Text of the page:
It may be a company truck, but James treats it as if it is his own and strives to always have it well presented despite frequently travelling on unsealed country roads.

More recently, he transitioned from carrying mainly cattle to focusing on the transportation of sheep.

“It can be a challenging job carting sheep,” he says. “They can be character building.”

Handling somewhere around 600 sheep is just the beginning of the challenges associated with it according to James.

“With cattle, on a B-double you’d have 60 or 70 and you put them on ten at a time. Whereas with sheep, you’re putting 25 into a pen and you’ve got 24 pens, and you’ve got to flip all the decks with sheep,” he explains.

“Don’t get me wrong. You can get bad loads with cattle too, but with sheep it can be a lot more frequent.”

In his own humble way, James is thrilled to win the YTD award. He also shares a similarity with previous winners such as Reggie Sutton, by looking to give back to the industry which has recognised him.

“It’s pretty cool and it might get me involved with the industry a bit more,” James says. “There might even be another career path somewhere along in the future. The best part of my job is the people I work with who are pretty cool and there are plenty of genuine people in the industry.”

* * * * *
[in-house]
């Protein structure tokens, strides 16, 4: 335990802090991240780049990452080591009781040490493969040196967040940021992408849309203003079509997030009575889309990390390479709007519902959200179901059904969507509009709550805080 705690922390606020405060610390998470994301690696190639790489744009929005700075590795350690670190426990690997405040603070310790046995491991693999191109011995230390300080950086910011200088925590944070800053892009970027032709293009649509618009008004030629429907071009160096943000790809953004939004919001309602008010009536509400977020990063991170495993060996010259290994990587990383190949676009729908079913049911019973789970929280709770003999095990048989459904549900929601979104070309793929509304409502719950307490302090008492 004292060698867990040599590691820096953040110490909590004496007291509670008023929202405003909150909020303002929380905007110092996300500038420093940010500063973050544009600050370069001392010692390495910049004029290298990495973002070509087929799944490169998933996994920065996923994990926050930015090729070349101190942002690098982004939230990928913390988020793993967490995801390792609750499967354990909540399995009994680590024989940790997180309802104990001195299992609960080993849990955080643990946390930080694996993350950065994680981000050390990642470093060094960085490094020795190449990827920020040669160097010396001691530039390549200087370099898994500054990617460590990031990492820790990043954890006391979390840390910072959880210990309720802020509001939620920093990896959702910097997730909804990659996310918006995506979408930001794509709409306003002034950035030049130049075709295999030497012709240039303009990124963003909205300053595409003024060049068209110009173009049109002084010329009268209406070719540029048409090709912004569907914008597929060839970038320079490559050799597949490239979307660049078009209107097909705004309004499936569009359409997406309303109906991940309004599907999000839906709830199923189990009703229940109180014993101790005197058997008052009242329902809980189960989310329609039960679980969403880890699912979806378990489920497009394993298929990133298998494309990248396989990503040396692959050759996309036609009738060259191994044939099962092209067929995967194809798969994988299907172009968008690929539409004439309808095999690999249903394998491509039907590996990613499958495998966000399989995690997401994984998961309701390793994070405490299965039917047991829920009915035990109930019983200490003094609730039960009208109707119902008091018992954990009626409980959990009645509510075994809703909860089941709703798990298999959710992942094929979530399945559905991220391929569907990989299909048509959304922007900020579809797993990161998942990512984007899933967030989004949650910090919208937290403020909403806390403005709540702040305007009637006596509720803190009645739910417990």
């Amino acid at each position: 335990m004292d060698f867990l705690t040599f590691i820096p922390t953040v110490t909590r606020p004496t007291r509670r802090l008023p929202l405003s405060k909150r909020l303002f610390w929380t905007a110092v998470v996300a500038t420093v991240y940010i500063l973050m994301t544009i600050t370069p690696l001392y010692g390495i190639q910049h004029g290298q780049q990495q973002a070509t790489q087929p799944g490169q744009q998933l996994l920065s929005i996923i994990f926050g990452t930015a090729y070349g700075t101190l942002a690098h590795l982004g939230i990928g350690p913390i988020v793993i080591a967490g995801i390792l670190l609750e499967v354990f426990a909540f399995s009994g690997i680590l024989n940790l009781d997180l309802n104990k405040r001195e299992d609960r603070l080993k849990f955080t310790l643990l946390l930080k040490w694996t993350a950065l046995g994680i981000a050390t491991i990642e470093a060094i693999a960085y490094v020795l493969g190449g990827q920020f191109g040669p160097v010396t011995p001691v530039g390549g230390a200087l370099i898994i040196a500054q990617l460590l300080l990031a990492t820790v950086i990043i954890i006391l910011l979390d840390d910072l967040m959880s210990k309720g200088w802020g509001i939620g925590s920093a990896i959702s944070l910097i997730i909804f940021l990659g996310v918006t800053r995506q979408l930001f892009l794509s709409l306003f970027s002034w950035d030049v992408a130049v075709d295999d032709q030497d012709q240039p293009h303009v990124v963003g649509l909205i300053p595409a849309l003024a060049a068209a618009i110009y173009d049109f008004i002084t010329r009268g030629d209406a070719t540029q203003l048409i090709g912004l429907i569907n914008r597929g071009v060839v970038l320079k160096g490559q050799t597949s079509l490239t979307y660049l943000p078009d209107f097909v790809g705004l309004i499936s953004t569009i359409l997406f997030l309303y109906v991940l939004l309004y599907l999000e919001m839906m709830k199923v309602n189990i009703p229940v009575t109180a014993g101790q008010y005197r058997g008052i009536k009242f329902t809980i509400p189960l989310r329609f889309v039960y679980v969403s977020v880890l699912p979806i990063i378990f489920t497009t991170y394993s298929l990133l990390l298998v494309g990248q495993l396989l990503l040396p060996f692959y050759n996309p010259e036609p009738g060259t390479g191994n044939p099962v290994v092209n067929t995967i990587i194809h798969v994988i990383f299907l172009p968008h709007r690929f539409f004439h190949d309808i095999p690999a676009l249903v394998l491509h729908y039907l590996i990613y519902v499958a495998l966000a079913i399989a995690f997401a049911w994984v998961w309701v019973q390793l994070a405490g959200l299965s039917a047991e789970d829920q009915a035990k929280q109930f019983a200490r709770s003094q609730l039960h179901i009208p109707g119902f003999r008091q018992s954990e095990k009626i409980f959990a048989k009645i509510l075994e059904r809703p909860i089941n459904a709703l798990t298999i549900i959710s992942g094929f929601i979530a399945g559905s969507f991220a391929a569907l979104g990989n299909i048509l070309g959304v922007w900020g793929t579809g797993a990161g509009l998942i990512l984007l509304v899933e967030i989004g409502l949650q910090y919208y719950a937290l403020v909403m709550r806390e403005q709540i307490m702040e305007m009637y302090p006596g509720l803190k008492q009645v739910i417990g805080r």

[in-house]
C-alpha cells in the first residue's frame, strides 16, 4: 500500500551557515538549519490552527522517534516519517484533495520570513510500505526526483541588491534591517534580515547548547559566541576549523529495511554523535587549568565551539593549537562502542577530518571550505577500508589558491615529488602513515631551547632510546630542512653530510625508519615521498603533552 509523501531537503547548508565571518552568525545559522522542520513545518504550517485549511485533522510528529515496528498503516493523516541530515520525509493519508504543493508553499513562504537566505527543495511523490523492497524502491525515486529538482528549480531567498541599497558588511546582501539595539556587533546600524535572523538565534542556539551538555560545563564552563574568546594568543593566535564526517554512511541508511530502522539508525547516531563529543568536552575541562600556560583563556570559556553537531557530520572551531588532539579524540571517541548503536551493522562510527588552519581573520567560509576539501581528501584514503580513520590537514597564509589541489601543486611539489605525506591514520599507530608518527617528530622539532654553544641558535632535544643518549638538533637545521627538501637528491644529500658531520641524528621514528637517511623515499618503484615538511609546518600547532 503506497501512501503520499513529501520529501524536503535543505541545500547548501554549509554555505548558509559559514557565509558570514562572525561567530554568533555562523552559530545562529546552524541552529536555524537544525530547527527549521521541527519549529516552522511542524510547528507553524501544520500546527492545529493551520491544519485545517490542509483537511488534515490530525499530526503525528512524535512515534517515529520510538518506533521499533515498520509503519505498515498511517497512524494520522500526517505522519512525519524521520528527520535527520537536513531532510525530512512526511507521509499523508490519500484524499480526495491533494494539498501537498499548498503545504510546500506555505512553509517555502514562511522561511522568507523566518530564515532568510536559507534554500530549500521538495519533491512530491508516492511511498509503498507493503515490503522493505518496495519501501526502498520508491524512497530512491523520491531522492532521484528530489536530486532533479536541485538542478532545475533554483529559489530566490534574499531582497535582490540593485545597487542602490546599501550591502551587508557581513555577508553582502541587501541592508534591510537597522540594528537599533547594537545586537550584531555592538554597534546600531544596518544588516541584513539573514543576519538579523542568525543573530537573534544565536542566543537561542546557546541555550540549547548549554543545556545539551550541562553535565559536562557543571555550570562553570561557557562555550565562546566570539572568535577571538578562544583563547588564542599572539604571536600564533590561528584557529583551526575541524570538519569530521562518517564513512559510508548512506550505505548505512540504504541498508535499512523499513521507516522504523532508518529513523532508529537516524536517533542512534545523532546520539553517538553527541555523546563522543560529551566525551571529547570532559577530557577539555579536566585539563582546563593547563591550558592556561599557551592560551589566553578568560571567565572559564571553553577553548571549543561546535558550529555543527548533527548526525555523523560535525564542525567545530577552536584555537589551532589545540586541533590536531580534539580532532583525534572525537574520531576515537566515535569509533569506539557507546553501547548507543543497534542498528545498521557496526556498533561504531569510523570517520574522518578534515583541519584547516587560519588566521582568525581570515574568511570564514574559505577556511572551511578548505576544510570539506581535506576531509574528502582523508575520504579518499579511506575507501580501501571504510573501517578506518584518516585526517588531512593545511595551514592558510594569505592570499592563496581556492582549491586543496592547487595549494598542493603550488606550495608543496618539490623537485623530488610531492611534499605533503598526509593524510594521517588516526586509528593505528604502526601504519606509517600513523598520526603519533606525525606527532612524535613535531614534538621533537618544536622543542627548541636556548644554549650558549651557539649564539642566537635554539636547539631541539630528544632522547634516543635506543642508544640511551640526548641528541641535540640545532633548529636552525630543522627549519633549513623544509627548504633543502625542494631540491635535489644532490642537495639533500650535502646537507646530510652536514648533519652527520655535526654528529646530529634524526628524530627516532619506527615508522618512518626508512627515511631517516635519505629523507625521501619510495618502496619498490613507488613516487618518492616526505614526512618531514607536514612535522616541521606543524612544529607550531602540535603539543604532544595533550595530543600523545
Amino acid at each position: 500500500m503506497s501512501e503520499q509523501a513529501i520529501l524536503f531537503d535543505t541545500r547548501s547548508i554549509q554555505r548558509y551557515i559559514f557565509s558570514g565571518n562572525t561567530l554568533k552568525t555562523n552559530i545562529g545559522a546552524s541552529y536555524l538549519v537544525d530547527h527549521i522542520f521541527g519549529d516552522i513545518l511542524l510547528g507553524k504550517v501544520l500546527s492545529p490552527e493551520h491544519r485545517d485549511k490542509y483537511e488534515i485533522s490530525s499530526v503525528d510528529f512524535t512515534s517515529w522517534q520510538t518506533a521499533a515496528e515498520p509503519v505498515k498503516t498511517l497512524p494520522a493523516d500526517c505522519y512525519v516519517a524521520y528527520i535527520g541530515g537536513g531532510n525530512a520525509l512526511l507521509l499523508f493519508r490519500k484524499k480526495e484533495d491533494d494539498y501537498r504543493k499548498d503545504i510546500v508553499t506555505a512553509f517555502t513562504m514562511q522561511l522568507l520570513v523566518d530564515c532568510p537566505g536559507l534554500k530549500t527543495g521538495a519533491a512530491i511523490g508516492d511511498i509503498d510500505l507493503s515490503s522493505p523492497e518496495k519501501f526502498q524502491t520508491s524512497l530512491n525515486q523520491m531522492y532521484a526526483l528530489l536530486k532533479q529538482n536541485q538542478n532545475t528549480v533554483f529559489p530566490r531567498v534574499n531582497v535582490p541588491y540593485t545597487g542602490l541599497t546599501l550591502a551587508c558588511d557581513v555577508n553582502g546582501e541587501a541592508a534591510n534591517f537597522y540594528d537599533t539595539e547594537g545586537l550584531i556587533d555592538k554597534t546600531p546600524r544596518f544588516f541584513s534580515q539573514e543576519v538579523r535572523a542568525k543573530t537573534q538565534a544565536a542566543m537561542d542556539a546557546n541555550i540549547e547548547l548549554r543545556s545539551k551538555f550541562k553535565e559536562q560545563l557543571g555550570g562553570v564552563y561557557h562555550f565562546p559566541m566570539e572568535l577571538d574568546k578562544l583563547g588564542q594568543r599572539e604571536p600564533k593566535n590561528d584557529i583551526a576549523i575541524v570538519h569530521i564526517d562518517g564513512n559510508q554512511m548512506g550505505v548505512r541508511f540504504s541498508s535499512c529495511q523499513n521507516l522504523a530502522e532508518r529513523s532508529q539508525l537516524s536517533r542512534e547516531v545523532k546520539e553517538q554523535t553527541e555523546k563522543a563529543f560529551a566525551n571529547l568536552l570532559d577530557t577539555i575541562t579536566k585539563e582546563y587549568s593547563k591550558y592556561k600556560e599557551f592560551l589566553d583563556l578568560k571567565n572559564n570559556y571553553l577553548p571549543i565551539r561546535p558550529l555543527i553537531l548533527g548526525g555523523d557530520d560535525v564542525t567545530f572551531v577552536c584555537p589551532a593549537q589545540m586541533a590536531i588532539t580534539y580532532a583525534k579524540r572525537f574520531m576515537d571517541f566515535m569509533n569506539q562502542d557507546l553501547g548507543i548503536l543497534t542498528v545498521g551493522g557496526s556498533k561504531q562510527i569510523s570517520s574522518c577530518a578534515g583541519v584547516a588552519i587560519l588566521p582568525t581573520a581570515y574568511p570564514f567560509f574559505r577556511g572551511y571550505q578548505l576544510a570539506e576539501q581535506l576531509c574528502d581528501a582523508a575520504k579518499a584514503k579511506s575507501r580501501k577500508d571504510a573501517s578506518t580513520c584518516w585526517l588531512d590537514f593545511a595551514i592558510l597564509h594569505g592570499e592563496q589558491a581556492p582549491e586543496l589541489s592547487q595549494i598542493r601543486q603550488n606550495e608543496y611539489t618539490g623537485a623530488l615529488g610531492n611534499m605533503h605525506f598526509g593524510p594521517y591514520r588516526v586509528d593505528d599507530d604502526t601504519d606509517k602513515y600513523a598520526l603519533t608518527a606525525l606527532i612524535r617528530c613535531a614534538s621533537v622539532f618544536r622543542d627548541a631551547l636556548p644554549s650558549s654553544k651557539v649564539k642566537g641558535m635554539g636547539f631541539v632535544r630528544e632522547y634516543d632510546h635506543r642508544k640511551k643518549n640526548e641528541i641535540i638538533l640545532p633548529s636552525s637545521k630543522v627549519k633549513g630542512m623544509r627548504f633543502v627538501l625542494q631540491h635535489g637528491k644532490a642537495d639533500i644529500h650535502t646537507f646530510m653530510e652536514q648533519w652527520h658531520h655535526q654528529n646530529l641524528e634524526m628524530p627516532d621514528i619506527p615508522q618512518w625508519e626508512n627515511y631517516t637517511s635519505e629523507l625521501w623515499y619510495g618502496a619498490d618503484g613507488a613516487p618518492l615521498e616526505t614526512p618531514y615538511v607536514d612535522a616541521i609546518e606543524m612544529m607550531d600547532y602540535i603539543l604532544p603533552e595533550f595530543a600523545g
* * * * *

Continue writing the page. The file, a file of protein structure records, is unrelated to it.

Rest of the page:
Working for an industry leader like Martin’s Stock Haulage has given James plenty of reason to commit to the company.

James Papworth.

“Martin’s have been pretty good to me and I’ve got no intentions of going anywhere else,” James says. “Maybe in the future I’ll look at buying my own prime mover and there’s definitely an incentive there, but it’s a whole other job looking after a truck with the maintenance and all the paperwork. Whereas being an employee all you have to worry about is just doing your timesheets at the end of the week.”

James acknowledges the support of the allocators at Martin’s, recognising Rod Currell and Kathy Dorries, who help make his work straightforward.

“They tell us what to do and where to go. They are easy to deal with and nothing is ever a drama,” he says. “They sort things out pretty quickly.”